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07/03/2008

Focu$ on the fundrai$ing: Gay $lam$ $till bankable

by Jeremy Hooper

Yesterday afternoon we showed you a Focus on the Family fundraising letter that respectfully recognized this writer's gay union. Well after the initial joy of that ironic situation subsided, I proceeded to actually open the letter. And guess what? I now know that FOF saves some of their most pointedly offensive logic for those coffer-fattening documents that they don't put on the Internet!

After the jump, find out how gays are "jettisoning the divine plan," how "powermongers in black robes" have somehow gone against Lincoln's Gettysburg Address, and how demonizing every aspect of LGBT lives is still the "pro-family" side's bread and butter:

*Oh, and pay particular note to page 4, where Dobson ever-so-annoyingly asks the question, "Can you imagine being legally married in Oklahoma or Pennsylvania and not married in New Jersey or Oregon?" when such is the situation that married gay couples face every single day!

*Read this document on Scribd: Dobson letter

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Your thoughts

I think what we all need to understand is that this is far more about money than anything else. We are these organization's bread and butter. When Dobson and Sheldon and the others whip their flocks into a frenzy, the coffers fill up. It's really that simple. If the California proposition is defeated, that's going to be a huge nail in their coffin. The beginning of the end. And then how will they whip their sheeple into a frenzy so they can buy that new boat they've been eyeing?

Yes, if it is defeated, we'll probably see the money pour into organizations across the country, but once Marriage is legal in CA, and has gone through, not only the legislative path to approval twice (albeit vetoed) and the judicial path to approval once, but also an approval in the form of a popular vote, it's going to be much harder for them to claim that the "will of the people has been thwarted." If CA stays legal, it's only a matter of time before the rest of the country follows. Their days are numbered.

I have no delusions that "teh gays" will be a fear-mongering hotpoint for their fundraising long into the future, but the more people wake up and discover we're not the demons the other side make us out to be, the less effective that will be. And the fewer funds that will stir up. And once we are no longer profitable for them, they'll leave us alone.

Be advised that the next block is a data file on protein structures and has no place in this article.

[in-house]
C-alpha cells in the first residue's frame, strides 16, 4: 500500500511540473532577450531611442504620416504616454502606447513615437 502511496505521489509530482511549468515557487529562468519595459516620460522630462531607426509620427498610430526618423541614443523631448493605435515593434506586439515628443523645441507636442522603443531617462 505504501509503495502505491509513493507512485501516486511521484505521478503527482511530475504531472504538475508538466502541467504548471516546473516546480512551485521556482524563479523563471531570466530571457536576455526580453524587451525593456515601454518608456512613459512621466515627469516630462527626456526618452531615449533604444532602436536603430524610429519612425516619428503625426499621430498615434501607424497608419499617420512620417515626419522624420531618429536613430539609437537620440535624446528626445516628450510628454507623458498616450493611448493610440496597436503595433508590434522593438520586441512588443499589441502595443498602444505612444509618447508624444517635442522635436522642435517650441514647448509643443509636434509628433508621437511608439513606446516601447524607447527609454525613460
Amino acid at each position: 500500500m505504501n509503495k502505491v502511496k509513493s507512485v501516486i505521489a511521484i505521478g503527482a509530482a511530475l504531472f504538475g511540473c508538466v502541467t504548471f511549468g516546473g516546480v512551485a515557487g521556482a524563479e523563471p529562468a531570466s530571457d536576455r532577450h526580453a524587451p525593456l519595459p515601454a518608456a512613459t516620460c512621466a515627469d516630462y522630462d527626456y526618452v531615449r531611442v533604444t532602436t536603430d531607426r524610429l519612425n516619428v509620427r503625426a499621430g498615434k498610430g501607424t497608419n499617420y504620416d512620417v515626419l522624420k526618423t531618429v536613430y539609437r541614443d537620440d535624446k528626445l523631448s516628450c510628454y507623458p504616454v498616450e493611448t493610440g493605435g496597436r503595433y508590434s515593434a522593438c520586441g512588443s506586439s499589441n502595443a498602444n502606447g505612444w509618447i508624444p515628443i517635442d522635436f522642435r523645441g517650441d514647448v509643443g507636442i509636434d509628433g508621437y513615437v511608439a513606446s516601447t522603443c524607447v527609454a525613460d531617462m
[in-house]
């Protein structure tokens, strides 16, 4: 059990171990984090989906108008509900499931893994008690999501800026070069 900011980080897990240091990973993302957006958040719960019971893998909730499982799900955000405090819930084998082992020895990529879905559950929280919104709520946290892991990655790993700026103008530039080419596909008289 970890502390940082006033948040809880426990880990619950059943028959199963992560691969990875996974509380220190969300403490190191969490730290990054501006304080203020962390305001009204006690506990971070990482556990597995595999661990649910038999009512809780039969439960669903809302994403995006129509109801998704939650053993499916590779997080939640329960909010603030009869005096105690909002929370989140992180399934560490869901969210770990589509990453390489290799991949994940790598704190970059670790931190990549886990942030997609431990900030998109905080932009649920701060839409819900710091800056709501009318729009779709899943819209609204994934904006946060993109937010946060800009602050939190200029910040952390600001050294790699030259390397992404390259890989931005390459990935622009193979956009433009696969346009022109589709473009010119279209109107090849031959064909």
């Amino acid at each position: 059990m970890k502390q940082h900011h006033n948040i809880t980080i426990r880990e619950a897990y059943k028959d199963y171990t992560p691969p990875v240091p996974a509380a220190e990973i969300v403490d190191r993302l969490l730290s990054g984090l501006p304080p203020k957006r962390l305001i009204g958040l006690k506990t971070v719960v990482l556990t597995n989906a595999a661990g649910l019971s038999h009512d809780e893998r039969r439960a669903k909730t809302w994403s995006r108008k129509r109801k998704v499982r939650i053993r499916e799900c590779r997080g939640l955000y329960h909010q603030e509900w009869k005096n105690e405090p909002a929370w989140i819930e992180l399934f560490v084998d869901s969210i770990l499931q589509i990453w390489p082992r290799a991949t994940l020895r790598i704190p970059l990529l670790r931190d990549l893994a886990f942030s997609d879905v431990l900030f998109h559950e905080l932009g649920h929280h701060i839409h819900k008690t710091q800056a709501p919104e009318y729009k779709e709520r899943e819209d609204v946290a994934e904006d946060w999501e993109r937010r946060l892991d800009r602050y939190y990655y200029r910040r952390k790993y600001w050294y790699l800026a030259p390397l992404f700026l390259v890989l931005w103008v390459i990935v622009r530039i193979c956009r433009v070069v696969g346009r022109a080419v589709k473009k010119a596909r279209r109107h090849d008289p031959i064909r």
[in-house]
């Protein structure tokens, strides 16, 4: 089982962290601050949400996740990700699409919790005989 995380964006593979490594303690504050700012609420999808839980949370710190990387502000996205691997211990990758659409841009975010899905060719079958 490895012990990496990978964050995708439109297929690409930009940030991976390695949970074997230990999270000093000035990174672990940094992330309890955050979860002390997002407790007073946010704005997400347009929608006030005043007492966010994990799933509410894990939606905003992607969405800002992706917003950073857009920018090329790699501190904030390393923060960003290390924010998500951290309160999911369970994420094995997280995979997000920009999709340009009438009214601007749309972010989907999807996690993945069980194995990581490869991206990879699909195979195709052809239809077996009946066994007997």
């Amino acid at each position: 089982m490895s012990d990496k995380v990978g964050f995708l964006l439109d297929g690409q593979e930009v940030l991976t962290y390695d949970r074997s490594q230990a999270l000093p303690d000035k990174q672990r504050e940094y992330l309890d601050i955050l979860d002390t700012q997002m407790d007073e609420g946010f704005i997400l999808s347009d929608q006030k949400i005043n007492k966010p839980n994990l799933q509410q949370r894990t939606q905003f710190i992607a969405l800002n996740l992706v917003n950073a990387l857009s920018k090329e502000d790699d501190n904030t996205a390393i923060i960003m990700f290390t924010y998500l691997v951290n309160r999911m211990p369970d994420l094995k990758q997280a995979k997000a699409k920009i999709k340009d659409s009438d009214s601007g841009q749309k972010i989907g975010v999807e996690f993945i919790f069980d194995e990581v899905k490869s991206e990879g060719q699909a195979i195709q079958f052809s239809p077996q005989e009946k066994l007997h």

Posted by: Morry | Jul 3, 2008 10:46:57 AM

Morry: Agreed. That's exactly why we constructed the headline out of dollar signs and made several references to this being a coffer-filling maneuver.

Sadly, it continues to work for them. We are still the most marketable item.

Posted by: G-A-Y | Jul 3, 2008 10:52:52 AM

It's funny that Dobson (somewhat respectfully) uses a reference from Lincoln in his gay bashing when the fundies were recently calling for the removal of Lincoln from Mt. Rushmore for his alleged homosexual trysts. Is he really that clueless? Or maybe he thought that the Lincoln reference would serve to ignite even more hatred from his wrathful hordes.

Posted by: Dick Mills | Jul 3, 2008 11:13:20 AM

Well Dick, and not to mention that it's a speech all about unity and the equality of all citizens, which Dobson is using to support his modern-day fight to deprive a population sect of their rights.

Posted by: G-A-Y | Jul 3, 2008 11:18:09 AM

I hate ironing too,.....but don't they see any of the irony it all?

Posted by: LOrion | Jul 3, 2008 11:31:32 AM

So, Jeremy, you're saying that he really is that clueless?

I know that there are many within the religious community (I know some of them personally) who have so completely isolated themselves from any contrary opinion that their delusion has become the only "reality" they know. Which is why I think that the APA should classify excessive religiosity as a psychological disorder - and I think that electroshock therapy is the prudent course of treatment.